Directors Tia Lessin and Emma Pildes, anticipating the recent Supreme Court decision that would overturn Roe v. Wade, began work on their documentary The Janes in 2019. The movie, now available to view on HBO Max following a January premiere at the 2022 Sundance Film Festival (which also hosted Phyllis Nagy’s Call Jane and Audrey Diwan’s Happening), chronicles an important moment in the still-unfolding history of abortion rights in the United States. Filled with candid and unflinching on-camera interviews with the women — and a handful of men — directly involved, The Janes joins the growing collection of valuable media records on the practice.
Officially the Abortion Counseling Service of Women’s Liberation, but more popularly just called Jane, the Chicago-based group provided an estimated 11,000 safe abortions from 1969 to 1973. Lessin and Pildes combine well-positioned stock footage with more specific archival imagery to illustrate the recollections and to listen to the voices of their interview subjects, several of whom punctuate the testimony with a potent visual aid: the index cards used to keep track of the information — financial, medical, and otherwise — of the rapidly-increasing numbers of primarily low-income clients. One card notes, “Afraid of pain.” Another says, “Be cautious, father is cop.”
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Some of The Janes’ interviewees elect to share only a first name, but Lessin and Pildes smartly frame speakers in well-lit, detailed close-ups, often in the cozy surroundings of living spaces and kitchens. The approach underlines the common and the everyday without diminishing the legacies in action. Some of the women are known to feminist scholars; all are remarkable to the filmmakers, who select intriguing thoughts from Judith Arcana, Marie Leaner, Martha Scott, Eleanor Oliver, Peaches, Sheila, Eileen, Laura Kaplan and Heather Booth, to name a few.
Rachel Carey’s Ask for Jane (2018) dramatizes the story of the Chicago movement. Many films, past and present, have also centralized abortion stories or included abortion as a subplot. Spanning mainstream studio fare and independent releases, fiction and nonfiction, and comedy and drama (and beyond), the growing list includes Fast Times at Ridgemont High (1982), The Last American Virgin (1982), Dirty Dancing (1987), Story of Women (1988), Citizen Ruth (1996), Vera Drake (2004), The Abortion Diaries (2005), I Had an Abortion (2005), Lake of Fire (2006), 4 Months, 3 Weeks and 2 Days (2007), Obvious Child (2014), Grandma (2015), Portrait of a Lady on Fire (2019), Never Rarely Sometimes Always (2020), Unpregnant (2020), Plan B (2021) and many more.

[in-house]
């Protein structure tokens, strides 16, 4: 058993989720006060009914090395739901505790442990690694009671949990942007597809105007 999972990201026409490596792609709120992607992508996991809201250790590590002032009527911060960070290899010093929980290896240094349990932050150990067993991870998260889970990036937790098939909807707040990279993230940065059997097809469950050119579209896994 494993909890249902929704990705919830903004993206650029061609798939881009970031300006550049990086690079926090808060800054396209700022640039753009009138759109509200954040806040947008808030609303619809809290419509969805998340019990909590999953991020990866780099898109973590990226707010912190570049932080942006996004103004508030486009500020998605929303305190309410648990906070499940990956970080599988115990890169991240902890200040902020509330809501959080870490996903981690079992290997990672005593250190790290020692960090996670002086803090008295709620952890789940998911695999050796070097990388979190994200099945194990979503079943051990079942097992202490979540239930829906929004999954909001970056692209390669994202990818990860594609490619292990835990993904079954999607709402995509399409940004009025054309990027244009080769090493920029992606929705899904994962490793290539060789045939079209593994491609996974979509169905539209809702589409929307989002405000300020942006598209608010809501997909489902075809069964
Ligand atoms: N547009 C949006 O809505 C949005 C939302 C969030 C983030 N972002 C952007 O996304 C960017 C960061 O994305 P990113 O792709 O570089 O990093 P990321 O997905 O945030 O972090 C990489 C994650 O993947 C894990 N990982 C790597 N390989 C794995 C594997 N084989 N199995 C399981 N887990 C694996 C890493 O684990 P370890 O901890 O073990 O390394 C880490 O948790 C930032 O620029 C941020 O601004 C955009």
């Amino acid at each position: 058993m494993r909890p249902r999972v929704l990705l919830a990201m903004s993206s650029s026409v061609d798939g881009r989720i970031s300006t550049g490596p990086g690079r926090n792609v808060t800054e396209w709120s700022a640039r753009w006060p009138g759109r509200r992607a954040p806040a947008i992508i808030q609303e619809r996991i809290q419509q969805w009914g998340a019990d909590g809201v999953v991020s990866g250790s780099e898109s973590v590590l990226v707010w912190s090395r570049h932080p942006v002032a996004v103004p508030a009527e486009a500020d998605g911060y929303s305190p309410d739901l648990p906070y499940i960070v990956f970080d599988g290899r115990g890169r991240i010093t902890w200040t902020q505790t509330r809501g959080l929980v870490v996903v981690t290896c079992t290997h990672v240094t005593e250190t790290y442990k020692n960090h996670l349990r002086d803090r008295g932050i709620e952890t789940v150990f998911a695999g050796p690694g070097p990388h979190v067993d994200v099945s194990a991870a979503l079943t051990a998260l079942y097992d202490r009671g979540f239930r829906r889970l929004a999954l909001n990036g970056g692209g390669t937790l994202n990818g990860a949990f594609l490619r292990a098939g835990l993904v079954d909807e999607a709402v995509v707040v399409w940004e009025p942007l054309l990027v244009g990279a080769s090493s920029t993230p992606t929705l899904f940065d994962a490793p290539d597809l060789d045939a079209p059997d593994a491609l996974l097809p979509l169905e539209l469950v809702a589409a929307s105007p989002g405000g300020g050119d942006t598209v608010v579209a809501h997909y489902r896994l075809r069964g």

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Class and race are thoughtfully addressed in The Janes. Dr. T.R.M. Howard and so many of the film’s other fascinating side-trips could easily sustain separate feature-length studies. Leaner’s insights, which include linking the civil rights movement to her abortion activism, are among the movie’s highlights (“I said here’s an opportunity, for me to take a stand in defining ‘Who am I as a person? What do I stand for?’”). Another sharp segment considers the unwelcome chauvinism and misogyny of presumed movement allies and the Black Panthers.
Lessin and Pildes make a series of inspired choices in the design and structure of The Janes. The arrests of the abortion providers don’t occur until there are only 25 minutes left in the 101-minute film. By emphasizing the organizational workings and personal motivations of the members of the Jane Collective for the majority of the running time, the filmmakers demystify the clandestine mythology of Jane in part by exploring the boundaries between the implications of the term “underground” and the accessibility of the network — which hid in plain sight on bulletin boards and was shared via word-of-mouth.
Greg Carlson (@gcarlson1972) is a professor of communication studies and the director of the interdisciplinary film studies minor program at Concordia College in Moorhead, Minnesota. He is also the film editor of the High Plains Reader, where his writing has appeared since 1997.